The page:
Category: fantasy

Family Movie Review: The Secret of Roan Inish

Sometimes it takes a while for me to get around to watching a movie. I’m human. What can I say? In this case, it took 21 years. I remember hearing people saying good things about The Secret of Roan Inish back when it first came out in 1994. A movie about some girl in Ireland going to some island?

No thanks.

But the memory of good reviews hung around in the back of my head, and when the movie appeared in Netflix, I added it to the queue, thinking I might try it out on the kids at some point. (This is how it begins. A movie I didn’t want to see as a teenager is now a movie I decide to make my children watch. What’s wrong with that logic?) Thankfully, it turned out to be a wonderful movie, and one that the whole family enjoyed.

What’s to like? It’s beautiful, for one thing. And Irish. I was entertained just listening to the people talk and watching where they walked. Which is good, because it’s certainly not a fast paced movie. It runs on light mystery and fantasy, with a big heaping of character motivation thrown in for good measure. (Note: the accent did make things a bit more difficult for my seven year old daughter, who wasn’t sure what was going on from time to time. Even my 11 year old son had issues, but those were fixed by turning on the subtitles.)

Really, the movie seems to play out in almost a dream like state. A ten year old girl moves in with her grandparents and begins to learn more about the history of her family: how her brother disappeared, where they came from, and how they might have some magic in their family history.

It sounds like an after-school special, but it really is fantastic, and well worth your time. Since it’s over 20 years old, I have to assume many of you have already seen it, but if you haven’t, give it a whirl–don’t wait another 20 years to let it get past you. (The music is great too. Did I mention that? Because I should have.)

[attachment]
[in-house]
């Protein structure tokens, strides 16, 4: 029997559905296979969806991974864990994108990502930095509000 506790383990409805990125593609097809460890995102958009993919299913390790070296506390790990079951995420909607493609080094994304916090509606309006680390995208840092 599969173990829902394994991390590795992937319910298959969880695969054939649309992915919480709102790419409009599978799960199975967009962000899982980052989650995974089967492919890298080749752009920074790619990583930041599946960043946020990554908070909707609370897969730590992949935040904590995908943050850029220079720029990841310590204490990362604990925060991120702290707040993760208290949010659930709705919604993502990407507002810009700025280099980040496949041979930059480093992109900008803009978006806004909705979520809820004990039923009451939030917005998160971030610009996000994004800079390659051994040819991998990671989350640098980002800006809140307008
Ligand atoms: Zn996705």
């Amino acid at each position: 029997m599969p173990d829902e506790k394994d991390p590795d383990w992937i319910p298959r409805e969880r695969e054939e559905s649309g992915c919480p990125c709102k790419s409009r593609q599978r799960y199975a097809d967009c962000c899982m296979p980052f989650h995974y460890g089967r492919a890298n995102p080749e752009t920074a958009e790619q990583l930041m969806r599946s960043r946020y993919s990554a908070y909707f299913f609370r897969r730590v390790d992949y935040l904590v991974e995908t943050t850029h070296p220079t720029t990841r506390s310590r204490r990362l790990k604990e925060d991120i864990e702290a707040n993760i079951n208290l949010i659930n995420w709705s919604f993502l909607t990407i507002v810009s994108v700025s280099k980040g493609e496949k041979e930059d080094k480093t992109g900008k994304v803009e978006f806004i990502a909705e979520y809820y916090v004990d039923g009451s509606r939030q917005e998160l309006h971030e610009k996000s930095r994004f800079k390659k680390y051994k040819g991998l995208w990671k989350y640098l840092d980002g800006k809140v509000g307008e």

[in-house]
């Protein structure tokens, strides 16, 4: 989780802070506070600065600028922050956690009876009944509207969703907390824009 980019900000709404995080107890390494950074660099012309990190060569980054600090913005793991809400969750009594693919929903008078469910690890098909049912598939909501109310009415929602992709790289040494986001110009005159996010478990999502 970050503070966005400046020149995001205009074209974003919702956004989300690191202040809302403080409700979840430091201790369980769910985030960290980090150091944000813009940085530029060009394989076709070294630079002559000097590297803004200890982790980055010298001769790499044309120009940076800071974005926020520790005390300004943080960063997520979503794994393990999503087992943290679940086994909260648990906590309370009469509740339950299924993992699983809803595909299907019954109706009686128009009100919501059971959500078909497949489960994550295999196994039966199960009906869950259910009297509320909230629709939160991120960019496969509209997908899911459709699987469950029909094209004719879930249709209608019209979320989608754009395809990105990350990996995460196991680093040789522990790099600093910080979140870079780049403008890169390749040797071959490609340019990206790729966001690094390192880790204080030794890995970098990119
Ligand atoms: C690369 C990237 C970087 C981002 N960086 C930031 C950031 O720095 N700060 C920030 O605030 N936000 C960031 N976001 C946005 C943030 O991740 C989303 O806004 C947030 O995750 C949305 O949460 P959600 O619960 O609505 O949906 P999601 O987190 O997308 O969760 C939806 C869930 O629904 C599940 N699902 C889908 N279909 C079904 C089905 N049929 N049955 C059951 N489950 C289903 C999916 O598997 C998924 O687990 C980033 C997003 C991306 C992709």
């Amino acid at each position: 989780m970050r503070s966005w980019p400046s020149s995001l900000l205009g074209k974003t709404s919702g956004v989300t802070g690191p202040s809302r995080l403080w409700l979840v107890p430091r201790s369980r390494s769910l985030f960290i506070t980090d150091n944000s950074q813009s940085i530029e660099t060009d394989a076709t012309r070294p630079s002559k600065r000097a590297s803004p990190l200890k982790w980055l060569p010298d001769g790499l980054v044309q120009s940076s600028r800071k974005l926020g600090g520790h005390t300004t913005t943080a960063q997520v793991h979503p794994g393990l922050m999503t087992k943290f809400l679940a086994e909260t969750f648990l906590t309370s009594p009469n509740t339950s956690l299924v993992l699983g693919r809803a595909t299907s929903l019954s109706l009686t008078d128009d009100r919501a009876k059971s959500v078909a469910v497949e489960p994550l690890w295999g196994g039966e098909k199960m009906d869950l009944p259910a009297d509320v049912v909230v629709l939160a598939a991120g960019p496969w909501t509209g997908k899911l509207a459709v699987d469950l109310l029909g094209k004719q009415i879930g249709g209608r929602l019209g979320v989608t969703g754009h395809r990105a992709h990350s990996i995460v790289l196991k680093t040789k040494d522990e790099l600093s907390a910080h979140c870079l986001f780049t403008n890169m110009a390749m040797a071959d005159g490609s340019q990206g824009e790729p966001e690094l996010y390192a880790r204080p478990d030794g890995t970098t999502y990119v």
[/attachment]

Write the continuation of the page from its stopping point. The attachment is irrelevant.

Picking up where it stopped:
9 out of 10. Don’t miss it!


Terry Pratchett, My Favorite Contemporary Author Just Died

I had a post all set to go today. Was just about to hit “Publish,” actually. And then I read this.

I have loved Terry Pratchett books since I first came across them. The Discworld series is just so much fun–so wide and sprawling and interesting. You never knew exactly what you were going to get when you picked one up, but over the course of the series, Pratchett was able to create so many memorable characters and have them do so many memorable things. He wrote books that were immensely fun to read aloud. I read the Wee Free Men series out loud to Denisa, and we both loved them. For years, he’s been my go-to recommendation whenever people asked me what to read or wondered who my favorite authors were. If there were any author I really wanted to be like–wanted to write like–it would be him.

And now he’s dead.

I’m really at a loss for words, and I don’t find myself in that position too often. I’m sad for his family, but I’ll admit I’m mostly sad for myself. Sad for all the books I won’t get to read now–everything he could have published in the next few decades. Yes, we knew he was ill, and yes, we realized this was going to happen at some point, but it’s one thing to know a thing and another thing to face it.

So I’m just going to shut up now and take some time to be bummed. In the meantime, might I suggest you all go out and find a Pratchett book and read it? The Amazing Maurice and His Educated Rodents is a lovely place to start, though Wee Free Men is also great too. Who am I kidding? They’re all great. If you already know this, treat yourself to a reread. If you don’t, then you’ve got a bunch of hilarious, often moving books in front of you.

Here’s hoping there’s a thriving publishing industry in the afterlife. One of the things I could look forward to most is knowing there would be many new Pratchett books waiting for me when I get there . . .

How the Hobbit Trilogy Affects the Lord of the Rings Trilogy

As soon as the Hobbit trilogy was announced, I had one goal that popped right up on my radar: watch all 6 movies as close to back-to-back as I could. (When you have a full time job and three children, watching 20 hours or so of films is going to be difficult to pull off on a literal back-to-back basis. And there was no way I was going to watch anything but the extended editions. What do you take me for?) Ideally, I wanted to do it all over Christmas break. In practice, I started December 20th or so and finished last night. (I had to wait a bit until I could see Battle of Five Armies in the theater, and then there were pesky things like “parties” and “family activities” and “friends” that kept getting in the way.)

One of my biggest questions going into this was what seeing the Hobbit trilogy first would do to my viewing of Lord of the Rings. Because there was no doubt it would affect it. Would they work to make something better? Would they feel like one overarching story? Would it be clunky? I really wasn’t sure what to think.